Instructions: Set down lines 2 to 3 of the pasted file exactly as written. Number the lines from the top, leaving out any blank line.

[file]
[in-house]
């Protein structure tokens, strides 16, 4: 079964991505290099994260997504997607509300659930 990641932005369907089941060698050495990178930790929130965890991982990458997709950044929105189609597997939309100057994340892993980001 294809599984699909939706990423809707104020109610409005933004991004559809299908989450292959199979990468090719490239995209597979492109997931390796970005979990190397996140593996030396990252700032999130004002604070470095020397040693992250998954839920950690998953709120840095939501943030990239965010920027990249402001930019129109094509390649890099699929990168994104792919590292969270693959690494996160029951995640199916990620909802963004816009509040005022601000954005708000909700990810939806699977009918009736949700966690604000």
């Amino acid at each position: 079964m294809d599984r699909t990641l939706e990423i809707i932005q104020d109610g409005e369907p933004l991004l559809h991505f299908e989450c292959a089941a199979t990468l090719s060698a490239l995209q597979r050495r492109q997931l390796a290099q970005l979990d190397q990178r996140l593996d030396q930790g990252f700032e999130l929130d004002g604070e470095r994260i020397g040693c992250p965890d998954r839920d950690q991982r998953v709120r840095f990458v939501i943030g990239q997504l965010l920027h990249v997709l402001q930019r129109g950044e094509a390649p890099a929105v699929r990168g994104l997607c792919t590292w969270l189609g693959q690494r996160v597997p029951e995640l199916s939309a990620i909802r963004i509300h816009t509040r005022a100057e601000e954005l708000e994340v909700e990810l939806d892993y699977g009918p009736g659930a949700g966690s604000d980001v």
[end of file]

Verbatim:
């Protein structure tokens, strides 16, 4: 079964991505290099994260997504997607509300659930 990641932005369907089941060698050495990178930790929130965890991982990458997709950044929105189609597997939309100057994340892993980001 294809599984699909939706990423809707104020109610409005933004991004559809299908989450292959199979990468090719490239995209597979492109997931390796970005979990190397996140593996030396990252700032999130004002604070470095020397040693992250998954839920950690998953709120840095939501943030990239965010920027990249402001930019129109094509390649890099699929990168994104792919590292969270693959690494996160029951995640199916990620909802963004816009509040005022601000954005708000909700990810939806699977009918009736949700966690604000």
């Amino acid at each position: 079964m294809d599984r699909t990641l939706e990423i809707i932005q104020d109610g409005e369907p933004l991004l559809h991505f299908e989450c292959a089941a199979t990468l090719s060698a490239l995209q597979r050495r492109q997931l390796a290099q970005l979990d190397q990178r996140l593996d030396q930790g990252f700032e999130l929130d004002g604070e470095r994260i020397g040693c992250p965890d998954r839920d950690q991982r998953v709120r840095f990458v939501i943030g990239q997504l965010l920027h990249v997709l402001q930019r129109g950044e094509a390649p890099a929105v699929r990168g994104l997607c792919t590292w969270l189609g693959q690494r996160v597997p029951e995640l199916s939309a990620i909802r963004i509300h816009t509040r005022a100057e601000e954005l708000e994340v909700e990810l939806d892993y699977g009918p009736g659930a949700g966690s604000d980001v």